The aim of this module is to introduce a method which deals with multivariable systems:

*What happens when there are a number of control loops which interact
with each other?*

To solve this problem
we use what is known as the **Relative Gain Array**. This allows
us to match up variables that have the biggest effect on each other,
without having undesirable effects on the others.

A change in * u1* has two effects:

**Direct Effect**on, the measured variable of that loop**y1****Indirect Effect**on, via the control loop interaction**y2**

Two potential problems arise from this process interaction:

- It may destabilise the closed loop system
- It tends to make controller tuning more difficult

What is needed is a method of pairing up measured variables and manipulated variables so as to reduce this interaction. Selecting control loop pairings is not always clear cut. Incorrect pairings can result in:

- Poor control performance
- Reduced stability margins

The **Relative Gain Array** (RGA) provides:

- A measure of process interaction
- An indication of control loop pairings

where

It is easier to think of calculating this in two stages

- Calculate the
**Gain Matrix** - Calculate the
**RGA**

Both these stages are described in turn below.

Let us return to the two input, two output process from before:

- What is the response in
when*y1*is altered but*u1*is kept constant? Note that*u2*is allowed to change also.*y2* - What is the response in
when only*y2*is altered?*u1* - What is the response in
when only*y1*is altered?*u2* - etc

Thus the gain matrix can be denoted by

This can be extended logically for 3X3 systems and so on.

Consider the following questions:

- How does
respond to a step change in*y1*only but at the same time keeping*u1*constant?*y2* - How does
respond to a step change in*y2*only but while keeping*u1*constant?*y1* - How does
respond to a step change in*y1*only but while keeping*u2*constant?*y2* - etc

These can be used along with the gain matrix above to form the
**Relative Gain Array**.

Firstly note that only steady state information is required. You will see later in the experiment associated with this section that the controller parameters do not really matter it is the final steady state values that are important. It is controller independent which means that perfect control is assumed.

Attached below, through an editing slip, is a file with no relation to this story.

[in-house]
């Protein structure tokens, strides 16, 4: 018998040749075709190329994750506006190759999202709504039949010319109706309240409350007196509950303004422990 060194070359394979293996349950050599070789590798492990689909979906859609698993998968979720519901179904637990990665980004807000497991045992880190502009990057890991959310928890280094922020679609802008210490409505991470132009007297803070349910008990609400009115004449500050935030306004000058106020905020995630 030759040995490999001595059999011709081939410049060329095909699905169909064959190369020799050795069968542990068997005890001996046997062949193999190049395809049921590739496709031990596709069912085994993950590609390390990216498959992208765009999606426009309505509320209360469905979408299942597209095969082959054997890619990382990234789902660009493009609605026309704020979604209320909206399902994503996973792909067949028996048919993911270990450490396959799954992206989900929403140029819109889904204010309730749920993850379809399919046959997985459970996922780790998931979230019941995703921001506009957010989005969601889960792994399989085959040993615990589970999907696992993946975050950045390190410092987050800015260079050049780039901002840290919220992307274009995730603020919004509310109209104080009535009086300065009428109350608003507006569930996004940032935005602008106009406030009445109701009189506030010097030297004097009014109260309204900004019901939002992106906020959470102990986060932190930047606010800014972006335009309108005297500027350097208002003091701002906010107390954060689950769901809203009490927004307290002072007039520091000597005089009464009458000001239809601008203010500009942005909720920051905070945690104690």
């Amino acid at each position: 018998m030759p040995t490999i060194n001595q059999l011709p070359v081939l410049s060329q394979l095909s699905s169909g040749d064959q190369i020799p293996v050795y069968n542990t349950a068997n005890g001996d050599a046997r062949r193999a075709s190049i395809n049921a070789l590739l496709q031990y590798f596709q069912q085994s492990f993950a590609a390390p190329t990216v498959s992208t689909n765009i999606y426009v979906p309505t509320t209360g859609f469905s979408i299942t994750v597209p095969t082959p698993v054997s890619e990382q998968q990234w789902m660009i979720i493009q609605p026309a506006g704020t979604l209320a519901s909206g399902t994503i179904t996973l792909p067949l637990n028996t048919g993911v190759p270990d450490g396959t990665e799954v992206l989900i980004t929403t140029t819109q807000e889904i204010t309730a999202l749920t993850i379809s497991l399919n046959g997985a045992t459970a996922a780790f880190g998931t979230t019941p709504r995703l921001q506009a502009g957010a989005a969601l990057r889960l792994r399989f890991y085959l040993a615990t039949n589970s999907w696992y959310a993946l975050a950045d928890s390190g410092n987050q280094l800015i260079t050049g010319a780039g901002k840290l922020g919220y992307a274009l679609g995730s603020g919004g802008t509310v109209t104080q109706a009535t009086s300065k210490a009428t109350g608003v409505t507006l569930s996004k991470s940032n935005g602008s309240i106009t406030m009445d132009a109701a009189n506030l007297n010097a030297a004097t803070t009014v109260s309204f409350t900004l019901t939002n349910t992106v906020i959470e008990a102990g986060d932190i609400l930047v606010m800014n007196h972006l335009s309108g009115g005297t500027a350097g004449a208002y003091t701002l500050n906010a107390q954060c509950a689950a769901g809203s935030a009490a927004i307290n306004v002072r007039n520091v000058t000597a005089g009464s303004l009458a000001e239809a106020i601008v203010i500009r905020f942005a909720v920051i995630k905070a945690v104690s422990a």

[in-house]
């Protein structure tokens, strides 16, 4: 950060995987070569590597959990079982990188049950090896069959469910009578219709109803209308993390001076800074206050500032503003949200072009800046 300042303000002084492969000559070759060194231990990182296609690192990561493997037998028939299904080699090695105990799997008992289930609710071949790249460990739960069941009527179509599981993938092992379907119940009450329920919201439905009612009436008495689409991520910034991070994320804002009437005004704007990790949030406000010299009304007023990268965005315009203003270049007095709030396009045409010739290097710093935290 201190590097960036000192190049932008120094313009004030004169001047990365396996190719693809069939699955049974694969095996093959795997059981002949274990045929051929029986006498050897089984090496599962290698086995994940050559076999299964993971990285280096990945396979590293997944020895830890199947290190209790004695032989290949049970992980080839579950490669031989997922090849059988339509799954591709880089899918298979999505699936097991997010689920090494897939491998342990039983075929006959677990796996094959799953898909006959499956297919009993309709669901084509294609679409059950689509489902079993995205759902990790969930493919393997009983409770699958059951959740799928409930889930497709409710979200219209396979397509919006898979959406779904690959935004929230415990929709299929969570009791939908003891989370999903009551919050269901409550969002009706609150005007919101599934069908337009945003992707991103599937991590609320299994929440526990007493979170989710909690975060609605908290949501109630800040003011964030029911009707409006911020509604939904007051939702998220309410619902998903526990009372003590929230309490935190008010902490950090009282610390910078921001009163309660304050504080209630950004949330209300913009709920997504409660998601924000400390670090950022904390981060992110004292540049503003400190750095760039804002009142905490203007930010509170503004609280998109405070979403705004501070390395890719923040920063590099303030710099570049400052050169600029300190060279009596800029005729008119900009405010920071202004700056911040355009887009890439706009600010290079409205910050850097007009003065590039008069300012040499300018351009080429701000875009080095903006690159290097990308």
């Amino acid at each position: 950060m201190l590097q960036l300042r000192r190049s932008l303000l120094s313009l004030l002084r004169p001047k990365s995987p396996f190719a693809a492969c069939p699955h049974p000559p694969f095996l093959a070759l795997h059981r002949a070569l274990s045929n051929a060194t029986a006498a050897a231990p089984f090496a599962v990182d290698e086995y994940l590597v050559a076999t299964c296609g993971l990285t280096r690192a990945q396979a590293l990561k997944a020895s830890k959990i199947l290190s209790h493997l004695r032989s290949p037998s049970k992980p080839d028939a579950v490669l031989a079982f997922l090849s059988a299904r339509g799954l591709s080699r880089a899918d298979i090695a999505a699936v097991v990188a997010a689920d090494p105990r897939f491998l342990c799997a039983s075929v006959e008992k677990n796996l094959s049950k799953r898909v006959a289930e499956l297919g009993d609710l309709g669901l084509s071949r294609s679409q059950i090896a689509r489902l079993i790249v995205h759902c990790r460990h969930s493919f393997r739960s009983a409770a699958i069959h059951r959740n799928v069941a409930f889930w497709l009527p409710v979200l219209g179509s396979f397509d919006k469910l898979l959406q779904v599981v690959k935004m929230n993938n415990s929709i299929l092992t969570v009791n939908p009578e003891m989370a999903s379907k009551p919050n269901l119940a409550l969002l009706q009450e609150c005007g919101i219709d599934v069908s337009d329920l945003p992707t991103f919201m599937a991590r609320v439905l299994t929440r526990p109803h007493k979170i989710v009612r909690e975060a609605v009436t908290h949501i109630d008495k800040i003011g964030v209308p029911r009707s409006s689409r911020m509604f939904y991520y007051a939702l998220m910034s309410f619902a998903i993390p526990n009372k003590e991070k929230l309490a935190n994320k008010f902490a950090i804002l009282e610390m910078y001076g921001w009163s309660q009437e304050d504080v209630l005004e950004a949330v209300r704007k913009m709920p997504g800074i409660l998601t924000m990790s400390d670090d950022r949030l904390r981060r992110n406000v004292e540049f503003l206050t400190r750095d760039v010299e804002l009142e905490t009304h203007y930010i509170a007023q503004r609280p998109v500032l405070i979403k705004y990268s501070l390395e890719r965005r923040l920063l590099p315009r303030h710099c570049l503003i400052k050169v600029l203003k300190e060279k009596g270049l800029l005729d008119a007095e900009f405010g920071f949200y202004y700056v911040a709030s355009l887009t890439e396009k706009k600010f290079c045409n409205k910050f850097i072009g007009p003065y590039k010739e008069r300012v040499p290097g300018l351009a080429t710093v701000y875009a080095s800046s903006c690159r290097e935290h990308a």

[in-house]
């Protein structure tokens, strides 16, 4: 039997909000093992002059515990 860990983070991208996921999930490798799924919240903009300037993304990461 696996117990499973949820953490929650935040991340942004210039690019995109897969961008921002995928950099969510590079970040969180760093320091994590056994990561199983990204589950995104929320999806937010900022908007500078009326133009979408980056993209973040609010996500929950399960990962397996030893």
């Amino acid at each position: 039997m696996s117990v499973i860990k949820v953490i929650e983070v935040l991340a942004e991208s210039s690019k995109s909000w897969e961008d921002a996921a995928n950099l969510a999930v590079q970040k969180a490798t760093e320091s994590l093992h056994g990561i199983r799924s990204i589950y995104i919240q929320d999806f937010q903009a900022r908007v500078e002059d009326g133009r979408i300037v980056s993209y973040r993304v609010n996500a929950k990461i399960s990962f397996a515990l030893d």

Next note that the RGA is normalised so that each row and each column sums to 1.0. This actually makes it easier to calculate since

- In 2X2 case only have to evaluate 1 element
- In 3X3 case only have to evaluate 4 elements

Finally note that the elements are dimensionless and so independent of units.

The next question is what does it all mean? How do we interpret the results?

- = 1
- Open loop gain and
closed loop
gain are identical and interaction does not affect the pairing of
.*uj-yi* - = 0
- Open loop gain is zero,
i.e.
has no effect on*uj*.*yi* - 0 < < 1
- Closed loop interaction
increases gain. Interaction is most severe when = 0.5.
- > 1
- Closed loop
interaction reduces
gain. Higher values indicate more severe interaction.
- < 0:
- Closed loop gain is in opposite direction from open loop gain. Avoid!

Therefore, considering all the above, the strategy is to match the variables where is nearest to 1 while avoiding the which are zero or negative!

*
*

y2 = K21u1 + K22u2

**
Open Loop Gain:
**

For closed loop gain solve model for ** y2 = 0**:

*
*

**
Closed Loop Gain:
**

Therefore

- Rows sum to 1
- Columns sum to 1

*Detune*one or more control loops- Choose different manipulated or controlled variables
- Consider a
*Decoupling Controller* - Consider a multivariable controller

- Tune single loops with all other loops in manual
- Close all loops, if performance is OK then so nothing
- If not OK then detune less critical loops by reducing controller gains and increasing integral times

OR if one loop is clearly more important:

- Tune important loop first
- Leave first loop in automatic and tune other loops keeping gain low to avoid adverse effects on important loops